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The National Security Agency (NSA), the government agency responsible for collecting electronic data on threats to the United States, encountered major problems in managing its information systems and providing timely intelligence. A joint congressional inquiry found that the NSA apparently held relevant intercepts prior to the 9/11 attacks that were not processed until after the terrorists had already struck. In another case, the NSA failed to pass on Al Qaeda-related information gathered in 1998 to other intelligence agencies until 2002, due both to the agency’s missteps and its “deficiencies” in keeping up with modern communications. In the aftermath of 9/11, the NSA launched several secret initiatives to avoid such problems. One of these, called Trailblazer, became so plagued by problems that NSA expert Matthew Aid branded it potentially “the biggest boondoggle going on now in the intelligence community.”

Trailblazer was intended to capture and analyze intelligence data similar to the kind that went unnoticed before 9/11, but after spending $1.2 billion on research and development, there was little to show, according to The Baltimore Sun. A Sun Freedom of Information Act request yielded an audit which found “inadequate management and oversight” of the contractor, Science Applications International Corporation (SAIC). A second major initiative, a $500 million program dubbed Turbulence, is meant to sniff out threats in cyberspace, but it, too, has been hit by delays, cost-overruns, and technical problems. Another program, Groundbreaker, an effort to upgrade NSA’s massive computing complex, has at least doubled in cost to $4 billion. And despite the effort, the agency’s computers frequently crash, have trouble talking to each other, and are prone to losing or failing to track key intelligence, according to The Sun. Also problematic has been the agency’s $300 million Cryptologic Mission Management software program, which is designed to help the NSA manage its critical role as the nation’s prime keeper and breaker of codes.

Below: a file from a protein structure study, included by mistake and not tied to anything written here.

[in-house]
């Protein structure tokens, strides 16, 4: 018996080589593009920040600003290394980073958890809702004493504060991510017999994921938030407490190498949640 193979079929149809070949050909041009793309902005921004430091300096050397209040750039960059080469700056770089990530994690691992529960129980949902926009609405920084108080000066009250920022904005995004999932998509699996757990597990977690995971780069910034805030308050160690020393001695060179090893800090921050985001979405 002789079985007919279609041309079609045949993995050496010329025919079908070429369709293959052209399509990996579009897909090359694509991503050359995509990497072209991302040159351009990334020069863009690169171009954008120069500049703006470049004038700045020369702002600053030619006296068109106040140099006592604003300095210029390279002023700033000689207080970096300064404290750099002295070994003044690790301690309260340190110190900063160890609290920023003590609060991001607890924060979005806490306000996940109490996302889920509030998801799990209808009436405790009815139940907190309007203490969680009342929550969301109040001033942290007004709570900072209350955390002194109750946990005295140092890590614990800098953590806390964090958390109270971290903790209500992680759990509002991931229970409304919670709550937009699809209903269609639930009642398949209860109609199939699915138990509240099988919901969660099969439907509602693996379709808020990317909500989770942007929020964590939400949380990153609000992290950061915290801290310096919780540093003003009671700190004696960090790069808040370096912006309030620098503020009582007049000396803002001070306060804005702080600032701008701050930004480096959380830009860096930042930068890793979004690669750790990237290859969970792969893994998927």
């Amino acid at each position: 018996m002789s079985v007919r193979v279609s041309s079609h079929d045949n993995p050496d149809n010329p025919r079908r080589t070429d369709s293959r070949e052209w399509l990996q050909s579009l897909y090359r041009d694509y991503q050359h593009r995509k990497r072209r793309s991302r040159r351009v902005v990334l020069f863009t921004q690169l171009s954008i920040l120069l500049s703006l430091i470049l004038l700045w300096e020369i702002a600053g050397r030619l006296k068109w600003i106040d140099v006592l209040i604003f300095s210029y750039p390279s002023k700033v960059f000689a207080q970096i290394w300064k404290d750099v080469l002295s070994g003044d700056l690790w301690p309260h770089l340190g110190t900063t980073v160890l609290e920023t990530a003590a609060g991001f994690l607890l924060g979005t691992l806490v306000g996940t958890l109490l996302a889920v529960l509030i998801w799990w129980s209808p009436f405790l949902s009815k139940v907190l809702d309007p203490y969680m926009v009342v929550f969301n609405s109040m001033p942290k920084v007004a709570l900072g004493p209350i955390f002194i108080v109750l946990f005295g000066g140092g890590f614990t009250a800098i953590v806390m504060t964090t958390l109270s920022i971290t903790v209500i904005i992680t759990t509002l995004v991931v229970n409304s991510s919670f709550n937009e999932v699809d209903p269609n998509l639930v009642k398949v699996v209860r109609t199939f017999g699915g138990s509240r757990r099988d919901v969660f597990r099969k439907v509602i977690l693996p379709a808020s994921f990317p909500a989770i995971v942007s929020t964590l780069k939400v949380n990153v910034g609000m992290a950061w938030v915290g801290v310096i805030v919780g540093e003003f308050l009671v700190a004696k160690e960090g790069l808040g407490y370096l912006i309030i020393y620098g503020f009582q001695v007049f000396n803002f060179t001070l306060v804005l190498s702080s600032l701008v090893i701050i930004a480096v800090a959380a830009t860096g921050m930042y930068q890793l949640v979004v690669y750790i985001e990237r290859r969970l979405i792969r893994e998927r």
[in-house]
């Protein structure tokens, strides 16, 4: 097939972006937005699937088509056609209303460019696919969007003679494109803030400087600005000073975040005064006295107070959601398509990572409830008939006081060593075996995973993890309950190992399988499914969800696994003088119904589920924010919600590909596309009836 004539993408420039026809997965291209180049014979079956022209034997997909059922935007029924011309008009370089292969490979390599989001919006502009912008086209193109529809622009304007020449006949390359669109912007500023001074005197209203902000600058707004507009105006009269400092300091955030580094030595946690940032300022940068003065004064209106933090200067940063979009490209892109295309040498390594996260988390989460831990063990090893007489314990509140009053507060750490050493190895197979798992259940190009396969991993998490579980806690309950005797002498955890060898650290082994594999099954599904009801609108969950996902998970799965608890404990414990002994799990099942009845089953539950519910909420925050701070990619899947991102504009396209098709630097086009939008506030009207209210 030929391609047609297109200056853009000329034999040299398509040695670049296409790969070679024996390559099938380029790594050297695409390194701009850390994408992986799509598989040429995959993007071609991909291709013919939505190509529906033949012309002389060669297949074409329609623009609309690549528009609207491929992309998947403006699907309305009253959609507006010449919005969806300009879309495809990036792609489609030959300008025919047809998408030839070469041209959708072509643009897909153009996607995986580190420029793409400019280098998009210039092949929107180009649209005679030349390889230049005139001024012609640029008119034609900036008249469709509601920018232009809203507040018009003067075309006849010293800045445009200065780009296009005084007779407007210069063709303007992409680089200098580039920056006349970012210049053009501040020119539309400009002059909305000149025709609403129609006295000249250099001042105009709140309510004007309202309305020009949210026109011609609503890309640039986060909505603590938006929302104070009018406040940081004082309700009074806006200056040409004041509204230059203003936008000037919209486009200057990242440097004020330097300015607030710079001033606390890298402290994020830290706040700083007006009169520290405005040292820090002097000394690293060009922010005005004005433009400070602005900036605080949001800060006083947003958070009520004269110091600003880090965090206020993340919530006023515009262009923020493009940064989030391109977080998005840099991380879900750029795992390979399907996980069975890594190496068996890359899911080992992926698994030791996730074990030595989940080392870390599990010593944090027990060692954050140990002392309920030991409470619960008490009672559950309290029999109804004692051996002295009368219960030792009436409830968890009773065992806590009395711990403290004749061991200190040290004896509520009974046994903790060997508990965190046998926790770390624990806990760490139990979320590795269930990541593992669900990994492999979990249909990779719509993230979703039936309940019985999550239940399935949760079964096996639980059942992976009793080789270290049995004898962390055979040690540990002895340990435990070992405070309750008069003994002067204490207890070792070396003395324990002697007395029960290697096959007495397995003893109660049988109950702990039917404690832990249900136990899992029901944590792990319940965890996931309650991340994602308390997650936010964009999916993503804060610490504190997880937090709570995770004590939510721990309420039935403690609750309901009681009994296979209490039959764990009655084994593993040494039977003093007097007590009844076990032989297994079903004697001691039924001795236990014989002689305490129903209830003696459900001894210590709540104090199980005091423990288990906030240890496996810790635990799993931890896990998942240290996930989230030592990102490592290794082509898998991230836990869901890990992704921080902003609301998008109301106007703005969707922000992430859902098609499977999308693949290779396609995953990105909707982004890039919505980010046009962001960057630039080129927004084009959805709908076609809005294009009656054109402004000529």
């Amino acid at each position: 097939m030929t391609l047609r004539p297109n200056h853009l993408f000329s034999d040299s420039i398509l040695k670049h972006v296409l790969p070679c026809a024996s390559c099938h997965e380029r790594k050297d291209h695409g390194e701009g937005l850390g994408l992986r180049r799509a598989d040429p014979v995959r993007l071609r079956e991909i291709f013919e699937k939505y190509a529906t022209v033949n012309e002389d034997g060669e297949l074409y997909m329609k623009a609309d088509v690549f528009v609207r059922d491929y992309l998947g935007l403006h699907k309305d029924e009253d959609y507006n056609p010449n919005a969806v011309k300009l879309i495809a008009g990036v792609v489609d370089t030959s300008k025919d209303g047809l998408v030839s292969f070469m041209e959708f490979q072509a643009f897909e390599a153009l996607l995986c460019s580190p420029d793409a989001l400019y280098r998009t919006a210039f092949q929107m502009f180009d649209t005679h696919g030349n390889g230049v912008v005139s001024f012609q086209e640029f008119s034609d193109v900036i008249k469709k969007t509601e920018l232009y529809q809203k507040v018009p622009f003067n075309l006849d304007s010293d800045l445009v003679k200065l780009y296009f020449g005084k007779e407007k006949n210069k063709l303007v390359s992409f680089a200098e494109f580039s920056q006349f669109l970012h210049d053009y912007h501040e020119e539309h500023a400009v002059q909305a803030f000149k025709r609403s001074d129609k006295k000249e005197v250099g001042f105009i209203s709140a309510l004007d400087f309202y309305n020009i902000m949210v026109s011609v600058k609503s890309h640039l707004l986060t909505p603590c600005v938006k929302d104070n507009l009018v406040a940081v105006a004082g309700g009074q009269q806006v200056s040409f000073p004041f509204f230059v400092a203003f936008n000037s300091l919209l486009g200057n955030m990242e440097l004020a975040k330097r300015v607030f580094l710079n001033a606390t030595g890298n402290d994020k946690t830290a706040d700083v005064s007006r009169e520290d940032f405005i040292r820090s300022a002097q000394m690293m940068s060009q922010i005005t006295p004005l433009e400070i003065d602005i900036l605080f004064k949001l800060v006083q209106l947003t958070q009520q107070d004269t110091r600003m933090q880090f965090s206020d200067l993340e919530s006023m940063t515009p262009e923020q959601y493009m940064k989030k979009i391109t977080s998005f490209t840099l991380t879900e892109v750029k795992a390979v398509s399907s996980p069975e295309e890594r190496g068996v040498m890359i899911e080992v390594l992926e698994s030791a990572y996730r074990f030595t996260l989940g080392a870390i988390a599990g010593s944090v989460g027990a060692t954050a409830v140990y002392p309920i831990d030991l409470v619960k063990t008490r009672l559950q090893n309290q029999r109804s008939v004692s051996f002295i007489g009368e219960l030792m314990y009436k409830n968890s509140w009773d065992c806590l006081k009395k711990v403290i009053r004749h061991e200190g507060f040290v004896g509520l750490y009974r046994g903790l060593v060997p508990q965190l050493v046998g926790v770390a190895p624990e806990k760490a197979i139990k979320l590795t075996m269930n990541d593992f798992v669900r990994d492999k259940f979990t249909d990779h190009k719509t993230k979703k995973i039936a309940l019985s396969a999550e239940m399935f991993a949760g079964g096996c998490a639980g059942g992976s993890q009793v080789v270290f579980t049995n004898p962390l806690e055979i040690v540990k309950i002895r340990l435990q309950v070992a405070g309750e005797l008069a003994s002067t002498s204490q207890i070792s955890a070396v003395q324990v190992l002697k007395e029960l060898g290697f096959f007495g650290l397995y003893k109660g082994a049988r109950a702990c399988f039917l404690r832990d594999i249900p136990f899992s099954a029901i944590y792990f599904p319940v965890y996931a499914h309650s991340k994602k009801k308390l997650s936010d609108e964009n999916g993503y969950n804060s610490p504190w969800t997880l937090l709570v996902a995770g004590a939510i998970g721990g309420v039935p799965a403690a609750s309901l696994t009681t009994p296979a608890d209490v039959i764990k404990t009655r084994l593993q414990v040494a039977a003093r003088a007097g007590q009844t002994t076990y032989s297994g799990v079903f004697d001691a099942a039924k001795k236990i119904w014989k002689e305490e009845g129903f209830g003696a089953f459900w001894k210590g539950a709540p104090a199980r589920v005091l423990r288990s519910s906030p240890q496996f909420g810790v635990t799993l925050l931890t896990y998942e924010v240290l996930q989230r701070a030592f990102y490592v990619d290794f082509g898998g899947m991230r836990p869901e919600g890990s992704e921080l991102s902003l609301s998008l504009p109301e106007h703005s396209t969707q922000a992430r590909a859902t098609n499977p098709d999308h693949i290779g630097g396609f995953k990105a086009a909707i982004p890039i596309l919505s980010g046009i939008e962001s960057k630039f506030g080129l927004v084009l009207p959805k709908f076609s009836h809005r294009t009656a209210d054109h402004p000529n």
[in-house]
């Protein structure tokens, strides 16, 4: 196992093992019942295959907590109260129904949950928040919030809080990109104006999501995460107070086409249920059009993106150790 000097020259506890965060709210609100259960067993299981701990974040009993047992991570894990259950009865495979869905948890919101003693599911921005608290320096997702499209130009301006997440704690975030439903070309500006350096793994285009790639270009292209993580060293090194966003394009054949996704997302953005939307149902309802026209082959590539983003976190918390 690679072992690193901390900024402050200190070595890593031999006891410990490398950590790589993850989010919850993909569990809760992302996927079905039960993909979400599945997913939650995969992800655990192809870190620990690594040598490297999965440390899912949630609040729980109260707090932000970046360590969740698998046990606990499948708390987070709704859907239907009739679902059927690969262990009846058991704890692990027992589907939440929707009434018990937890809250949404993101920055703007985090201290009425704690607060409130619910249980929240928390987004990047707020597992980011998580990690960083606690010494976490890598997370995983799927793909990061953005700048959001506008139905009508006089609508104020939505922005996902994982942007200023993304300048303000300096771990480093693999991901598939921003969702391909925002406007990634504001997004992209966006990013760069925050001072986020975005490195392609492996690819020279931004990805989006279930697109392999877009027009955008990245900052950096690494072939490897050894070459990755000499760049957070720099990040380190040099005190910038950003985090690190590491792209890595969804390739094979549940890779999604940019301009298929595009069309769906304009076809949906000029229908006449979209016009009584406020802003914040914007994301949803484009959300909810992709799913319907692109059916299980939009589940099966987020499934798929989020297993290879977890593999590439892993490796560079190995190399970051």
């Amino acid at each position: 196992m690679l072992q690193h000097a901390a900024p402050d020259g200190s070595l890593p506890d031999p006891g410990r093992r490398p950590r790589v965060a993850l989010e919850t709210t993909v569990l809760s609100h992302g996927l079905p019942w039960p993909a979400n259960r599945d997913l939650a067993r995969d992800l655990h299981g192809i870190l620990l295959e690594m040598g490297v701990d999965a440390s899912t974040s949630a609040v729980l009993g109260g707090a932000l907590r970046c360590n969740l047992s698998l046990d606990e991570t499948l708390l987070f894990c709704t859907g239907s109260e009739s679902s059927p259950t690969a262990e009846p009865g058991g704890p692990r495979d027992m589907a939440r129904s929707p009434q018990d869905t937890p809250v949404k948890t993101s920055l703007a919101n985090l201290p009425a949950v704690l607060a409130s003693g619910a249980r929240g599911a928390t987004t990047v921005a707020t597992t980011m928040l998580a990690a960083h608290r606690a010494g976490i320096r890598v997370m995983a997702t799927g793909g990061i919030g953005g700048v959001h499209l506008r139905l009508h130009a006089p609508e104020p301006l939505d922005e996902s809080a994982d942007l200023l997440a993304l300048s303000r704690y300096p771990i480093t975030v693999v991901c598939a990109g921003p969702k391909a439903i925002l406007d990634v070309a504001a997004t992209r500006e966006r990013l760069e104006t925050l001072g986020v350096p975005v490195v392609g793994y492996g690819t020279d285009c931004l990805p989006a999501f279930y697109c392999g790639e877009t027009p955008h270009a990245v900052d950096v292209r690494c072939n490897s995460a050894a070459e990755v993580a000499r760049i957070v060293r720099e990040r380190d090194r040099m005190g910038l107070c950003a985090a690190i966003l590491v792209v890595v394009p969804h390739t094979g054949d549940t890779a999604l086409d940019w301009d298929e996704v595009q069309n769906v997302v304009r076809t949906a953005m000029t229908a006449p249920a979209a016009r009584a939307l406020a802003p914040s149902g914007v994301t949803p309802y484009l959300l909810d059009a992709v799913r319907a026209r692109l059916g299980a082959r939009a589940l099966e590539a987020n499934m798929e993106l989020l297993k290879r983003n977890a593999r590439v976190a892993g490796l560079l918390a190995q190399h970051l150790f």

The NSA started a major overhaul of its Turbulence program and has consolidated its technology programs under a senior official, The Sun reported. The NSA press office did not respond to a request for comment, but Richard C. Schaeffer Jr., the agency’s information assurance director, told Congress in July 2006 that the NSA focused on the problems. “Among other things,” he said, “we’ve compiled and published security checklists that harden computers against a variety of threats; we’ve shaped and promoted standards that enable information about computer vulnerabilities to be more easily cataloged and exchanged and, ultimately, the vulnerabilities themselves to be automatically patched; and we’ve begun studying how to extend our joint vulnerability management efforts to directly support compliance programs such as those associated with the Federal Information Security Management Act.”

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